Congratulations to Linda Andersen and Monica M., a new Twitter follower, who each won a copy of OF BETTER BLOOD on last week's blog.
Writing historical fiction is hard. You read shelves full of books, study documents, interview experts, ponder maps, photographs, and data. You work really hard to insert authentic details (what color dress would she have worn to the dance? What did he eat for lunch? What bus would she have taken to work?) and then plunge forward to create as authentic a character as possible.
But when you're writing a story about a young man who lived over a hundred and fifty years ago to whom you want to pay tribute, but yet there is little "real" data, your task becomes even more difficult. You have a few bones to build your story around-- perhaps a death certificate and a few photographs. If you're lucky, maybe you'll find a few newspaper articles you can dig up to authenticate your story.
Such was Walter Dean Myers challenge when he wrote Juba! (Harper Collins, 2015)
This book for middle grade or young adult readers, is based on the true story of a talented young black dancer considered to be the inventor of tap dancing. While performing in New York City, he was noticed by Charles Dickens who wrote about him in American Notes:
"Single shuffle, double shuffle, cut and cross-cut; snapping his fingers, rolling his eyes, turning in his knees, presenting the backs of his legs in front, spinning about on his toes and heels like nothing but the man's fingers on the tambourine; dancing with two left legs, two right legs, two wooden legs, two wire legs, two spring legs - all sorts of legs and no legs - what is this to him?"
"And in what walk of life, or dance of life, does man ever get such stimulating applause as thunders about him, when, having danced his partner off her feet, and himself too, he finishes by leaping gloriously on the bar-counter, and calling for something to drink, with the chuckle of a million of counterfeit Jim Crows, in one inimitable sound!"
Even after Juba was well received by Londoners who had read accounts of him by Charles Dickens, he still encounters this same prejudice from fellow performers.
Juba finally gets a few gigs as a dancer but when Mr. Charles Dickens comes to New York and watches him, he dances as he never has before. This quote begins with Mr. Dickens speaking.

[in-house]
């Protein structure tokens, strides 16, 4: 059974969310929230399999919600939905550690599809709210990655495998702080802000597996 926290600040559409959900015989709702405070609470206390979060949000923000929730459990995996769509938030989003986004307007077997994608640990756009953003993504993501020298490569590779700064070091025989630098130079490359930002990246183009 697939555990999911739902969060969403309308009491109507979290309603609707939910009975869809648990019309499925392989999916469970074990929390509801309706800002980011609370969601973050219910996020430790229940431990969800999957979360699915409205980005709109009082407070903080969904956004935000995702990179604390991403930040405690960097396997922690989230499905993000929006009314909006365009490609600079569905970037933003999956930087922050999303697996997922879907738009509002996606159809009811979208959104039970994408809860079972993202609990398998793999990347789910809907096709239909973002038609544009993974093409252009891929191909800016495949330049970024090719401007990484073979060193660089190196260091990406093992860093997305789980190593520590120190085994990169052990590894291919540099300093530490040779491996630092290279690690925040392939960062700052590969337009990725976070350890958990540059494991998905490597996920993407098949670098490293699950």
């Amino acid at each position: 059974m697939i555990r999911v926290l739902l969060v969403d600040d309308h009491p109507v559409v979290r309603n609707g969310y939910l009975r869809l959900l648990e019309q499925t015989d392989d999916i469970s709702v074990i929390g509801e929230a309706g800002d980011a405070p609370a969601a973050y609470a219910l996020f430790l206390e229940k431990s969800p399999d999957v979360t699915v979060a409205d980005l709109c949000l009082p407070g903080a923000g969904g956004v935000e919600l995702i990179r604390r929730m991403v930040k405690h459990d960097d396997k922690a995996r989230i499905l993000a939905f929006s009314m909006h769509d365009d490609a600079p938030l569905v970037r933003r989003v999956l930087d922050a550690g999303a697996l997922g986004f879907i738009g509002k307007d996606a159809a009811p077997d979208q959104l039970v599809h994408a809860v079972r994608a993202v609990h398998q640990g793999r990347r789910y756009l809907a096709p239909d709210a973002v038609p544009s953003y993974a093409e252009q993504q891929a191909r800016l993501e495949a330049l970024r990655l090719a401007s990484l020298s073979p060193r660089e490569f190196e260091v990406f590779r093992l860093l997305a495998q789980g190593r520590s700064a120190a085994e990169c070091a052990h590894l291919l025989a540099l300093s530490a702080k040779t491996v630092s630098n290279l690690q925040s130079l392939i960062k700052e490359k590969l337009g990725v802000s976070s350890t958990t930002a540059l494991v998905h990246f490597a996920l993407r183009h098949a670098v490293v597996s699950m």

"...There's a freedom about the way you move that makes me wish I could dance. Have you ever had a difficult time in your life?"
"At times, everything seems hard," I said. "I'm not sure what tomorrow is going to be like. I'm just hoping it's something good."
"I imagined--and I know I'm talking too much--that you must have had some difficult times along the way. I think that's the mystery of greatness and of people who achieve wonderful things," Mr. Dickens said. "That somewhere in their lives they have felt the cold winds of despair, but have kept their hearts warm themselves." (p. 104)
In order to make a small living Juba is forced to make compromises.Jack [his "fair minded" white landlord] knew how black people were treated in New York. We were second-class people every day and third-class performers when we tried to exercise our talents outside of the black community. What he did was to needle me so I wouldn't give up all together, and in a way, I appreciated it. In a way, I didn't, though, because sometimes he made me feel that when I accepted a job with a minstrel band or put on blackface I was betraying my people. To me, putting on blackface was the strangest thing in the world. I was born black, and yet the promoters wanted me to dress up like some kind of strange image of a black person that really wasn't a true Negro. It was as if a lot of white people had a place in their heads for black people and you had to fit in that place in a certain manner or they didn't want you. They wanted black performers to talk bad, say stupid things, and be like pets. Jack said a lot of white people were afraid of real black people. (pp. 123-4)
Huff [another performer] walked across the room and put his nose an inch from Gil's. "What I see with my own two eyes is that I'm not going to make no kind of steady living working for a nigger. And that's what I'm doing over here, working behind Boz's Juba or whatever it is he's calling himself. In America you make a living working with white men, and for white men. And I aim to go back to America, back to Mableton, Georgia and make a living. And if I want any coloreds around me, I'll buy a few!" (p. 157)
|Possibly depicting Juba performing in England|
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